St Andrews Church is celebrating being consecrated 800 years ago in 1215. The same year as the Magna Carta was agreed by King John. What a fantastic record and historic moment in time. But, by comparison it is only a youngster compared to the River Yeo. Both will have seen and experienced many events and are still providing pleasure and enjoyment to the Village. Long may they both continue and flourish. Congresbury is the start or the finish of the two rivers walk. For long distant walkers there is a path that starts from the Millennium Green and follows the River Yeo until it joins the River Chew in Chew Magna and ends at Keynsham. A distance of 25 miles with wonderful views of the Mendips and both Blagdon and Chew Valley reservoirs. Although the route only passes a mile through Congresbury it is possible to see one of the Village boundary stones on the River bank just beyond Iwood Bridge. If you venture to the east end of the village near to Iwood Bridge you will see the edge of the new Solar Farm. It is set back from the River but can hardly be regarded as adding to the beauty of the landscape and countryside.
The Boxing Day walk did a circular tour of the north of the Village and ended up crossing the River at Moor Bridge. The walkers then made their way along the top of the flood bank which forms part of the Strawberry Line footpath before ending in the Old School Rooms for Sherry and Mince Pies. The River below the A370 road bridge is less interesting and attractive than the Millennium Green side having had more extensive flood banks constructed to reduce the risk of the Village flooding as it did in 1968.
During the winter the River still has its resident Mallard Ducks and a few Swans who tend to fluctuate between the River and the Rhynes. From the banks you can often see small flocks of Lapwings. Their numbers are much less than a few years ago but they are a welcome sight with the tufted heads and pee wit calls when disturbed and fly off. More frequent visitors in the fields are the little Egrets, they tend to be solitary birds and are much smaller than the local Grey Herons. Small flocks of starlings can be seen in the fields during the winter and in the evenings make spectacular formations as they do their aerobics. But best of all during the winter you can see the Kingfishers as they fly at high speed in a blue flash along the river and occasionally perch near the Weir. Keith Fox told me that he had seen a Kingfisher four times in a month above the Weir flying towards the two stone bridges. Even more exciting he reported seeing an Otter on 11th February 2014 at 7.00am on the same stretch of water.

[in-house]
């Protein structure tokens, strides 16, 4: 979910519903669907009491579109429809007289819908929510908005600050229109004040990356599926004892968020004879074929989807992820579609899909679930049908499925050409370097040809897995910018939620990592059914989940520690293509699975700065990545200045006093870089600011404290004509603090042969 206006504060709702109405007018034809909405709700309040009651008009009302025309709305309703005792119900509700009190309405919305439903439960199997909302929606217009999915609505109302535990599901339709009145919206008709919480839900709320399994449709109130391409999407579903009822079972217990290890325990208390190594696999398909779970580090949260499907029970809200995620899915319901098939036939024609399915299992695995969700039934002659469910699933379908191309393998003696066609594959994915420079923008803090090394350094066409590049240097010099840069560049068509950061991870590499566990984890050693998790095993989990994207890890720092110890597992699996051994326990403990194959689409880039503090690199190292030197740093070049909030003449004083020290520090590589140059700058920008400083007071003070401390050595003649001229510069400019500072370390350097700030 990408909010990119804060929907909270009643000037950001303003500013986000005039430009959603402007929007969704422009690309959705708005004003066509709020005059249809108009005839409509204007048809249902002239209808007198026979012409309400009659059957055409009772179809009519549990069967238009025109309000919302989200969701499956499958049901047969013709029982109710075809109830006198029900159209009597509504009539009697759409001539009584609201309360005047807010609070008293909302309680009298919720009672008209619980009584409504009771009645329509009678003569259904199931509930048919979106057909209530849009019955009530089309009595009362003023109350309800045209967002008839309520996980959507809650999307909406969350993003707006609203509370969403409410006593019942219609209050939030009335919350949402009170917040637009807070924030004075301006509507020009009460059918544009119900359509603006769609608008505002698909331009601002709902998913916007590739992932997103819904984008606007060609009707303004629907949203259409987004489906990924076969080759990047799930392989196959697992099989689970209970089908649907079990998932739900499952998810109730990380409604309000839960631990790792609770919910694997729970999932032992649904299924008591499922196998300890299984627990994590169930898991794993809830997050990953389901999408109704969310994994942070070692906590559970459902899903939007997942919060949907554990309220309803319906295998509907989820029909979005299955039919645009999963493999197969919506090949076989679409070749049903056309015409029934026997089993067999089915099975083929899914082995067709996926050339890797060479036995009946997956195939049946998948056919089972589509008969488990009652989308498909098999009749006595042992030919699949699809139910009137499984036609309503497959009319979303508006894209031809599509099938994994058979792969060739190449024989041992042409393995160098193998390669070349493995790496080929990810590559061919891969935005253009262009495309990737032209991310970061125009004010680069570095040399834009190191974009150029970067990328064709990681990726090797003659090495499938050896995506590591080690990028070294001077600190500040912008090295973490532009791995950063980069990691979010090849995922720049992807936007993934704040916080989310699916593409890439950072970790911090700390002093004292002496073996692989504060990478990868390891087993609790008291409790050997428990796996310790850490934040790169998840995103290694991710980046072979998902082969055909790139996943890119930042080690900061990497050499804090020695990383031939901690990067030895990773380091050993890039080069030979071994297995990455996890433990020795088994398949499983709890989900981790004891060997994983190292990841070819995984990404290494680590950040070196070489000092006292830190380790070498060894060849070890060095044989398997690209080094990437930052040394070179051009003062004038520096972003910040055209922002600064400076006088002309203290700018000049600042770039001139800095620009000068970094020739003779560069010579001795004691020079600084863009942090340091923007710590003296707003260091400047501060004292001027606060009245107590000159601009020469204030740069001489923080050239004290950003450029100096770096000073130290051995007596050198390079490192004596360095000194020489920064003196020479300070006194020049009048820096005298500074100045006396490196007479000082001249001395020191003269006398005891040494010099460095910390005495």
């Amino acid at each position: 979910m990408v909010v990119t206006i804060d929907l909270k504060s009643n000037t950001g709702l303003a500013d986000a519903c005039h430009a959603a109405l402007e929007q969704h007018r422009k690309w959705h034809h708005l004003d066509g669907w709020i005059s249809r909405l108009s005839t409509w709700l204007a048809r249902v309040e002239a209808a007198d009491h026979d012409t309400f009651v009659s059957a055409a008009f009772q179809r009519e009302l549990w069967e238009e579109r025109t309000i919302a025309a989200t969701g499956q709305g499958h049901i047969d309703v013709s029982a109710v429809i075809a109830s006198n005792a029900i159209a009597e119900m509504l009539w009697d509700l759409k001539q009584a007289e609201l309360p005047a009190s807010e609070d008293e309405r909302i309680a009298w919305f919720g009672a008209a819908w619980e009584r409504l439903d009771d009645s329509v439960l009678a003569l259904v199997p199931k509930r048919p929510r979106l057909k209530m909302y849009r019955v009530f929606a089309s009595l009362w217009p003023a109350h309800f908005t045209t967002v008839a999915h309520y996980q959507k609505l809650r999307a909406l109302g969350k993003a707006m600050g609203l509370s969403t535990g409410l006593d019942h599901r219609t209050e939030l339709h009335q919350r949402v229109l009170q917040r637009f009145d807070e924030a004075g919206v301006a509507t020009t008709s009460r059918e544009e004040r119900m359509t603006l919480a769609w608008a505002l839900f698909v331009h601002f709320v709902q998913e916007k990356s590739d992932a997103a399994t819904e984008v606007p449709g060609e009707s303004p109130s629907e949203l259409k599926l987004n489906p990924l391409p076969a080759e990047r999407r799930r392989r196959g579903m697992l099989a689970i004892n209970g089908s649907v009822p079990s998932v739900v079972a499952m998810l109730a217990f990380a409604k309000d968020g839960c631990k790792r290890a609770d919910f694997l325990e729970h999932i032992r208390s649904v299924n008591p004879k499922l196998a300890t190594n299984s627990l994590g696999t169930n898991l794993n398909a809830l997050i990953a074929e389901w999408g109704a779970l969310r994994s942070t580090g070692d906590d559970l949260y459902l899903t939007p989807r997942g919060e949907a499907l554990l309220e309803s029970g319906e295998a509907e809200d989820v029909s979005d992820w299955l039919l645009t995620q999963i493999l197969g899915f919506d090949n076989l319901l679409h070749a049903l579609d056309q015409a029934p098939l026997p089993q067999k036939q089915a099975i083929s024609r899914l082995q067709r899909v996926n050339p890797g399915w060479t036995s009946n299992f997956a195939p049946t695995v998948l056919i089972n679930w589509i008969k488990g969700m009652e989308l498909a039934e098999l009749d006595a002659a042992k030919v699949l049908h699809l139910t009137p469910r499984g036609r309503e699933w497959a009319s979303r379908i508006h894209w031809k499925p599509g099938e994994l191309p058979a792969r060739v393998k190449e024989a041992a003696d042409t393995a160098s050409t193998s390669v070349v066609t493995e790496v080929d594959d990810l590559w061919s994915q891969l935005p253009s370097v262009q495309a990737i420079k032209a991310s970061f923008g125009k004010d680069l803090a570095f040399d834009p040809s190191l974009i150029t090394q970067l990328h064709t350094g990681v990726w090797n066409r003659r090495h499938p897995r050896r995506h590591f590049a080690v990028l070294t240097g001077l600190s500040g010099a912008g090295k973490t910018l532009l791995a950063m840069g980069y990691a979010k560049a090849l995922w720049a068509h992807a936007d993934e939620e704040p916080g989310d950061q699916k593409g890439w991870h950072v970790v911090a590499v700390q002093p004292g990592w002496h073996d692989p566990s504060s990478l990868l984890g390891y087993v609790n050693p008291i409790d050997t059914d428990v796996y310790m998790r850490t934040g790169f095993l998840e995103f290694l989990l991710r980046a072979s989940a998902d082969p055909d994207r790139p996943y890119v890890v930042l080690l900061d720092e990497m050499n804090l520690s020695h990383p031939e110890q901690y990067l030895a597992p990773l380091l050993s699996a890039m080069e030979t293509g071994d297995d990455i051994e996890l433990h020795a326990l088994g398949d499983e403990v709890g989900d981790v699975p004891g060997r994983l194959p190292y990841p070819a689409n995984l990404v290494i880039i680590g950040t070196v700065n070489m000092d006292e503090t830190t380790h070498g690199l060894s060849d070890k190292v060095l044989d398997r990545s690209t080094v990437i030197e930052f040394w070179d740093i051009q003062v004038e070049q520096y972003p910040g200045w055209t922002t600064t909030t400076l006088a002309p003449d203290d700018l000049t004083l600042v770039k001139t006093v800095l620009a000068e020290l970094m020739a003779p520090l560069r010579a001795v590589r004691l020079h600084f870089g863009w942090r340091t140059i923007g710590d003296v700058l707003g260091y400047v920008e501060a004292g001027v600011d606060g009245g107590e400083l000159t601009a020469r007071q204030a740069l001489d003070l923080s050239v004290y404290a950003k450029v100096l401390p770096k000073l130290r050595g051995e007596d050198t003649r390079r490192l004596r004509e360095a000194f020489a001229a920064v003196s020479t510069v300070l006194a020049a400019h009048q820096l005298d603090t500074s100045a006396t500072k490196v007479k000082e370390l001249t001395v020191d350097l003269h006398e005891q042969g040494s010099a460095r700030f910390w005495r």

The majority of the farm animals are kept inside during the winter months but there are flocks of sheep in the fields. As they have their lambs in early January and February they look rather large but it is reminder once they lamb that spring is around the corner. Just before Christmas on Captain and Sally Halls farm their flock of Geese grazing the fields was a festive sight and their hissing and alarm calls echoed across the fields on a clear still morning.
Winter ends the circle of the year as we all look forward to the days lengthening, the weather warming up and spring and all it brings arriving to start the circle all over again. 2014 might not have had the dramatic and spectacular occurrences the River has experienced in the past, but it has been looking after Congresbury every hour of every day. As you walk along its banks or cross over one of its bridges never fail to remember the River Yeo is one of our best friends and with climate change and more extremes of weather long may it continue to keep us dry. I hope you have enjoyed our brief journal of the four seasons on the River Yeo in 2014 and you will be encouraged to enjoy walking along its banks during the 2015.